Daniel Berger - $9,000 (+3500)
Berger has been kind of quiet this season. He hasn't really contended for a title – if you want to say the Honda, we'll allow it – but he does have a pair of top-5s and three top-25s. He's the third of four guys ranked top-25 in both Par-4 350-400 and 400-450. Berger beat Morikawa in a playoff here two years ago, then followed that up with a top-20 in his title defense.
Billy Horschel - $8,500 (+3500)
Horschel did not have a good Masters or a good PGA, but he rarely does well in majors. In between, he tied for 21st at Harbour Town, a track with some of the same traits as Colonial. Horschel has made every cut in four visits to the Charles Schwab, albeit with only one top-20. His numbers this season – 20th in driving accuracy, top-50 in GIR, 15th in SG: Putting – suggest a better result could happen this time around.
Kevin Na - $8,100 (+3500)
The 2018 winner also finished fourth here in 2017, and Na professes his love for playing Colonial. That's because it's a course where he can compete with his lack of distance off the tee, as he's averaging a mere 290 yards. Na is coming off top-25s at both the Masters and PGA, and in between he just missed another with a T26 at Hilton Head.
Tier 3 Values
Chris Kirk - $7,900 (+6000)
Kirk had been in a down period before turning in a career-best effort in a major, tying for fifth at the PGA. And now he's coming to a tournament where he won in 2015 and has never missed a cut in 11 starts. Kirk is ranked seventh on Tour in par-4 350-400 and is top-50 in the 400-450 variety.
Brian Harman - $7,800 (+6500)
Harman has excelled at Colonial through the years, with three top-10s and three more top-25s in the past eight years. He tied for eighth last year. He's made 10 of 12 cuts so far in 2022, including last week at the PGA. Harman is ranked 11th on Tour in driving accuracy.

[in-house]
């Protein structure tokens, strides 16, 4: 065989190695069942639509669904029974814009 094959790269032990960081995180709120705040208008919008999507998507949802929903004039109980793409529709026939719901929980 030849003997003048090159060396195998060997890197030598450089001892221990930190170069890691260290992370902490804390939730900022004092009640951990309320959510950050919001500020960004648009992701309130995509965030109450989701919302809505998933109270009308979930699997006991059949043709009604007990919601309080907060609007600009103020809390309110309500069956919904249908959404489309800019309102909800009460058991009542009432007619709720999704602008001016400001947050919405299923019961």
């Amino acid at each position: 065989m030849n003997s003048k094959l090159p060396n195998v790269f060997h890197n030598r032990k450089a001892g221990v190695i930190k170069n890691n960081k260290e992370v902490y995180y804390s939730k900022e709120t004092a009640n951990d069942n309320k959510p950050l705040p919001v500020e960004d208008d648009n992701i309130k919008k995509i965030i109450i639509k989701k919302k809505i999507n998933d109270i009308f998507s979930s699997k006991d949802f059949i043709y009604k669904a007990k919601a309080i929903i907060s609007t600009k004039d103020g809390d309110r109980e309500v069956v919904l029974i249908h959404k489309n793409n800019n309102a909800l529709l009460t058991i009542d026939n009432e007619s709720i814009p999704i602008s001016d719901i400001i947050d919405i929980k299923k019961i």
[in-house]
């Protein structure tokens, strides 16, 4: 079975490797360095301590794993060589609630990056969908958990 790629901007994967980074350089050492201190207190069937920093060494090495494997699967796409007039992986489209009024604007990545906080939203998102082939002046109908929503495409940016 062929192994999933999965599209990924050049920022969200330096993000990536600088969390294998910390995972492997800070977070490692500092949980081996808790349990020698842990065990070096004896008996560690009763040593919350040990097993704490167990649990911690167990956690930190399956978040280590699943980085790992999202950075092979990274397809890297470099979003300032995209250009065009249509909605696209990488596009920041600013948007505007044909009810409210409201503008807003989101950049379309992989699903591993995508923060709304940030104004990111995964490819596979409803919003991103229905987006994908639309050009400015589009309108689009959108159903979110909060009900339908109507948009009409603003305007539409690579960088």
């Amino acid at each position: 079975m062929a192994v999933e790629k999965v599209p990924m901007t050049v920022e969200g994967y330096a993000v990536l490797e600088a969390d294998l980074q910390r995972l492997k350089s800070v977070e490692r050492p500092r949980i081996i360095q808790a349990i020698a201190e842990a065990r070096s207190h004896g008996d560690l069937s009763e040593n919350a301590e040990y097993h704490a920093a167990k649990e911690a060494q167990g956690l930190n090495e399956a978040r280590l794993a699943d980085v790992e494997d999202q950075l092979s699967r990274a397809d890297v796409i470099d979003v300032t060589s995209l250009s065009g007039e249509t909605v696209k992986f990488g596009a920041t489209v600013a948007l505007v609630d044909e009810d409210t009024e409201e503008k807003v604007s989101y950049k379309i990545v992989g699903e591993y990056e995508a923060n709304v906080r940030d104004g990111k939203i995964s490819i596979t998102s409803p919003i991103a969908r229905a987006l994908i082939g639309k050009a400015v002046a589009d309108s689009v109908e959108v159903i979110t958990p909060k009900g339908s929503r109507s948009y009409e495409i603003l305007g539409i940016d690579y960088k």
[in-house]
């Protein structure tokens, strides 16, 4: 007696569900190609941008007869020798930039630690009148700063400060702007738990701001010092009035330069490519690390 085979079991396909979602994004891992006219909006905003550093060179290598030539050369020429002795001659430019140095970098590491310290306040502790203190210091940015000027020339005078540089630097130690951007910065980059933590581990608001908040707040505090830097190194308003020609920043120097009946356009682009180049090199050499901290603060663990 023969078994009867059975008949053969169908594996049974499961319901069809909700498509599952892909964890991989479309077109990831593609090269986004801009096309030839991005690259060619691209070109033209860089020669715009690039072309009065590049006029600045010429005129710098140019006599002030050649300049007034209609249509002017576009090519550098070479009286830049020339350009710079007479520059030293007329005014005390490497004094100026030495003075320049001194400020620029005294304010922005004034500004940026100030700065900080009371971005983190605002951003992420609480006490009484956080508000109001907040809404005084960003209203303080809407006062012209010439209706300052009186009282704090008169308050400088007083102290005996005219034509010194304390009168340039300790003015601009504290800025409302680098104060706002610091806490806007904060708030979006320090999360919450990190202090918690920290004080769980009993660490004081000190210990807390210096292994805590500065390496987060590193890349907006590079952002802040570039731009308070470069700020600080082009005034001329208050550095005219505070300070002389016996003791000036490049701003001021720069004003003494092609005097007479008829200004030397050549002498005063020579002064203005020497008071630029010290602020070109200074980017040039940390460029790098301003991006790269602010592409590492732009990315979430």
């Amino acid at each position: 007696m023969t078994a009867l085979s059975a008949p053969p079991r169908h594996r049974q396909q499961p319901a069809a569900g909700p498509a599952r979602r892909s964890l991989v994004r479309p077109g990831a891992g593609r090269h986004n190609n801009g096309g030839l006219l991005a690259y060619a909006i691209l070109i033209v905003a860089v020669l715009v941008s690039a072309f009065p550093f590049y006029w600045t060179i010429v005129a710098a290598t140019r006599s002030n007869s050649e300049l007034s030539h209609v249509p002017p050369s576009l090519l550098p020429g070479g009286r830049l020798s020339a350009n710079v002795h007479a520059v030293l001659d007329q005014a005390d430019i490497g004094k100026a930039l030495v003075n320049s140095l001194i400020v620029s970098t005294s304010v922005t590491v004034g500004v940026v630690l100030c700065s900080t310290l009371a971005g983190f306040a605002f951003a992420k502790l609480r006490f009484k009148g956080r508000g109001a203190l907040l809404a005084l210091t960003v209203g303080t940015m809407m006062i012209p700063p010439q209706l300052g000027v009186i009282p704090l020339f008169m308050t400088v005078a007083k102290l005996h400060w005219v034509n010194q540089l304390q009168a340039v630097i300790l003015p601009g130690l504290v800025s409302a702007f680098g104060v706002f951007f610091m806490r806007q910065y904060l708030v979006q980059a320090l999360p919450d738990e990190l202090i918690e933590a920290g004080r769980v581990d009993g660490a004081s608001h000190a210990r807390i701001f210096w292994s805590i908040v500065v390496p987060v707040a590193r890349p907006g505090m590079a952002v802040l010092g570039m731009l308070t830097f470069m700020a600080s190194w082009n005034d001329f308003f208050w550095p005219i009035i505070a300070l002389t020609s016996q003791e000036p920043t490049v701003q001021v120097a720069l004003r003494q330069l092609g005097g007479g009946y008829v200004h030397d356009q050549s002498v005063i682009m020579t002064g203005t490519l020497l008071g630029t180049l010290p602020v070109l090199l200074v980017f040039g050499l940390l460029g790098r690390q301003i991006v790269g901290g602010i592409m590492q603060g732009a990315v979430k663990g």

Justin Rose - $7,700 (+6500)
We come to the fourth player in the field who is ranked in the top-25 in both par-4 efficiency stats. Which makes perfect sense for someone who won here in 2018, was third in 2020 and 20th a year ago. Rose is coming off a good week, a tie for 13th at the PGA that nudged the 41-year-old closer to getting back in the top-50 of the world rankings, at 56th.
Maverick McNealy - $7,500 (+7000)
McNealy has not missed a cut in seven months, so no matter the course, no matter his strengths and weaknesses, he adapts his game. His two biggest issues are driving accuracy, which we believe can improve this week when laying off the driver, and SG: Around-the-Green, which is not a prominent stat this week. McNealy hasn't missed a weekend in three trips to Colonial, topping out at T20 last year.
Adam Long - $6,900 (+10000)
When we get down to the Long Shots, we usually come across guys whose stats are lacking. Long, like other guys below him here, usually starts at a disadvantage with his short driving distance. But that's not the case at Colonial, where he's turned in top-20s two of the past three years. Long tied for 12th at the Heritage last month and was T15 at Mexico. He is ranked 17th on Tour in SG: Putting and a surprising 54th in SG: Total.
Lucas Glover - $6,700 (+15000)
Glover is downright elite with top-20 rankings in both driving accuracy and greens in regulation. He's the exact opposite of elite closer to the hole, ranking outside the top-150 in SG: Around-the-Green and almost 200th in SG: Putting. But he managed to record a top-10 here last year and a top-25 the year before that. Plus he's coming off a top-25 at the PGA. Glover has missed only three of 13 cuts so far in 2022.
Tyler Duncan - $6,300 (+40000)
We've turned to Duncan a few times at short courses. He's 10th in driving accuracy, 40th in greens in regulation and recently tied for 12th at Harbour Town. Duncan has played Colonial twice and made both cuts, with a best of T38 two years ago.
Robert Streb - $6,000 (+30000)
This one caught our eye. Streb is not a great golfer, that we know. But a $6,000 golfer? The lowest price possible? That seems a bit much. We could see him priced arund $6,300. Streb misses more cuts than he makes, but he made it to the weekend recently at the Heritage and the Valspar. Perhaps most notably, he's made six straight cuts at Colonial.